For industries to play a part in the next industrial revolution, they must transform digitally. This Digital Transformation will have disruptive effects across numerous economic sectors. The networking industry – and how customers consume networking - is no exception. This transformation has energized the concept of Open Networking to help unlock the industry’s innovation engine.
Just as the compute side evolved from mainframe to client-server and now into the cloud, it has changed the way organizations need to invest in networking technologies, as well as how the networking industry itself operates. The open source community has had a big impact on this, enabling a shift from single vendors selling proprietary solutions to customers having a choice among a variety of technologies that best meet their needs.
This “sharing economy” has infiltrated all parts of technology with vendors now opening their products and solutions to its customers. Open Networking, through both open standards and open source technologies, is transforming the IT industry, redefining the fundamental economics and reshaping organizational landscapes.
At the Open Networking Summit (ONS) this year, I’ll be speaking about the economics and organizational impact of Open Networking in the IT industry. During this session, I’ll focus on the history of the networking spend, where that money goes and how it’s being spent now. I’ll also provide context for how networking credentials have evolved, helping leaders think through how they should evolve their talent pools and helping individuals think through how they should advance their careers.
Dell EMC was one of the first major IT vendors to open its networking solutions. Three years ago, we announced our Open Networking initiative to offer more innovation and choice to our customers than they were receiving from traditional, proprietary networking vendors. Fast forward to last year, when we introduced the latest version of our network operating system called Operating System 10 (OS10). The base module of OS10 called OS10 Open Edition is offered to customers for free and runs a fully-open, unmodified Linux kernel and Debian distribution.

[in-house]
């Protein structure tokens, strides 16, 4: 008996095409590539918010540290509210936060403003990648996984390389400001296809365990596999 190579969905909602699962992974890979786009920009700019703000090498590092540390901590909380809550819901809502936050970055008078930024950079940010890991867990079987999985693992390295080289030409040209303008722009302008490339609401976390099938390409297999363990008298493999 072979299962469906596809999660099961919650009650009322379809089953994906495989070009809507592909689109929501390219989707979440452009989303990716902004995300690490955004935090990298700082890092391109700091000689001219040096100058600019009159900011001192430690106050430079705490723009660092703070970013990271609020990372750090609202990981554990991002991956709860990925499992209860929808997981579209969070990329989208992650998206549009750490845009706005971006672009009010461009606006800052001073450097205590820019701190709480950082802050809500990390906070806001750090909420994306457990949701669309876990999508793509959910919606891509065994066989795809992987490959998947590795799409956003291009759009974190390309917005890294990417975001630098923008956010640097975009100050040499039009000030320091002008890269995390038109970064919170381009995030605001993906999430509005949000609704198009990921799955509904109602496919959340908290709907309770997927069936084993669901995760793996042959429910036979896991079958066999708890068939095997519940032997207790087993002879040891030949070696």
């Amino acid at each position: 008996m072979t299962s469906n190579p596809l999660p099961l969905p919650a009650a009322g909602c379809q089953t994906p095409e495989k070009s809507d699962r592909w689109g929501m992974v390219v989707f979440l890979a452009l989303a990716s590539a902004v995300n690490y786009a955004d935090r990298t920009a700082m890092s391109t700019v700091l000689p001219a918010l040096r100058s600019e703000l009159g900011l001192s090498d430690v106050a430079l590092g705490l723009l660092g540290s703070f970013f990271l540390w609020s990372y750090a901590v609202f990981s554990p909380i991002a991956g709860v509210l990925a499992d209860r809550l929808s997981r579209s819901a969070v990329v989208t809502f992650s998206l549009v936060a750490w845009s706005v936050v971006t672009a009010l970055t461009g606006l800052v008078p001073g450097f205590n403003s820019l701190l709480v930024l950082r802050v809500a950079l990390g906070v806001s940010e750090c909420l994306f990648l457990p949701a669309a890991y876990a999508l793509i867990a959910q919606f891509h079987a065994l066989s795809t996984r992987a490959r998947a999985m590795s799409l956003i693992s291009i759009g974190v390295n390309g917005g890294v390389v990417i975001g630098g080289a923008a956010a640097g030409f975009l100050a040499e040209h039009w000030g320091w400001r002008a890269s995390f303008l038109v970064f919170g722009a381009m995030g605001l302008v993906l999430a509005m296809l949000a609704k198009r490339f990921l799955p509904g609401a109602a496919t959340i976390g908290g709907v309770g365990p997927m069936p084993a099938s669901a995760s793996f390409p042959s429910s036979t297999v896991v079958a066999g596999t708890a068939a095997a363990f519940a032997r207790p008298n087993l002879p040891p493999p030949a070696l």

On top of the base module, OS10 can support traditional networking functions (L2/L3 protocols) from Dell as well as numerous third-party, native Linux, and open source applications such as IP, fabric and security services combined with management and automation tools. This allows customers to tailor IT operations for different use case and operational processes.
We have also collaborated with Microsoft on the design and implementation in the Software for Open Networking in the Cloud (SONiC) part of the Open Compute Project (OCP) to help drive industry disruption and adoption. We also contributed OS10 Open Edition software to the OpenSwitch (OPX) project, which represents a fully open, fully disaggregated base subsystem incorporating hardware and platform abstraction layers for networking switching applications.
As part of Dell EMC’s continued commitment to Open Source, we now offer additional support for several Dell EMC Networking Switches in OpenSwitch (OPX), with the ability to have 1G, 10G, 40G and 100G architectures. The newly supported switches include:
At the Dell EMC booth at ONS, we will be showcasing the flexibility and capabilities of OPX and will also be running demos that will focus on deploying containers on a switch and using the container framework to automate deployment of network services and micro-services on switches for the network.
If you’re planning to attend ONS, please stop by the Dell EMC booth, number 117. Please come by and check out my presentation on the economics and organizational impact of Open Networking on Monday, April 3 from 3:30-4:30pm PT in Grand Ballroom E in the Santa Clara Convention Center. I’ll also be participating in a keynote panel on Thursday, April 6 at 9:00 -9:30am PT with Ericsson and Intel on the Intersection of Enterprise and Carriers and how 5G will play out in Exhibit Hall A. I look forward to seeing you there!